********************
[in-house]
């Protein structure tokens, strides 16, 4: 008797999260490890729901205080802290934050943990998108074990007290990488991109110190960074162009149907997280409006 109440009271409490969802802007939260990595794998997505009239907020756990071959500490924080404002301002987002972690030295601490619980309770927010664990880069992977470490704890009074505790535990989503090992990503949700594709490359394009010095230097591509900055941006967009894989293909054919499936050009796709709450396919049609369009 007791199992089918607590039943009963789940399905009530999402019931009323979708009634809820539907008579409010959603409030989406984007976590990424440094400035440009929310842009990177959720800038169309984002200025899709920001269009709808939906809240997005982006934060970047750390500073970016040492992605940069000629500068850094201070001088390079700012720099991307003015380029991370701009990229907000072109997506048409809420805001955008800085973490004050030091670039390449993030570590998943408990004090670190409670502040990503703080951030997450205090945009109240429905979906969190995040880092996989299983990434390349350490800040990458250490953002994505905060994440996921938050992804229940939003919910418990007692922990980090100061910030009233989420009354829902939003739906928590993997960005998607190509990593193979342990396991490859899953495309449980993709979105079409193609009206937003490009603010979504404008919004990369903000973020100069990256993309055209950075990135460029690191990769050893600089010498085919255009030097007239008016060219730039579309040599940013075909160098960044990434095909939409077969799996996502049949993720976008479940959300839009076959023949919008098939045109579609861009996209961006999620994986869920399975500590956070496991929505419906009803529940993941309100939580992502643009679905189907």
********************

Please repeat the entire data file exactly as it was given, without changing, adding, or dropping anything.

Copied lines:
[in-house]
């Protein structure tokens, strides 16, 4: 008797999260490890729901205080802290934050943990998108074990007290990488991109110190960074162009149907997280409006 109440009271409490969802802007939260990595794998997505009239907020756990071959500490924080404002301002987002972690030295601490619980309770927010664990880069992977470490704890009074505790535990989503090992990503949700594709490359394009010095230097591509900055941006967009894989293909054919499936050009796709709450396919049609369009 007791199992089918607590039943009963789940399905009530999402019931009323979708009634809820539907008579409010959603409030989406984007976590990424440094400035440009929310842009990177959720800038169309984002200025899709920001269009709808939906809240997005982006934060970047750390500073970016040492992605940069000629500068850094201070001088390079700012720099991307003015380029991370701009990229907000072109997506048409809420805001955008800085973490004050030091670039390449993030570590998943408990004090670190409670502040990503703080951030997450205090945009109240429905979906969190995040880092996989299983990434390349350490800040990458250490953002994505905060994440996921938050992804229940939003919910418990007692922990980090100061910030009233989420009354829902939003739906928590993997960005998607190509990593193979342990396991490859899953495309449980993709979105079409193609009206937003490009603010979504404008919004990369903000973020100069990256993309055209950075990135460029690191990769050893600089010498085919255009030097007239008016060219730039579309040599940013075909160098960044990434095909939409077969799996996502049949993720976008479940959300839009076959023949919008098939045109579609861009996209961006999620994986869920399975500590956070496991929505419906009803529940993941309100939580992502643009679905189907």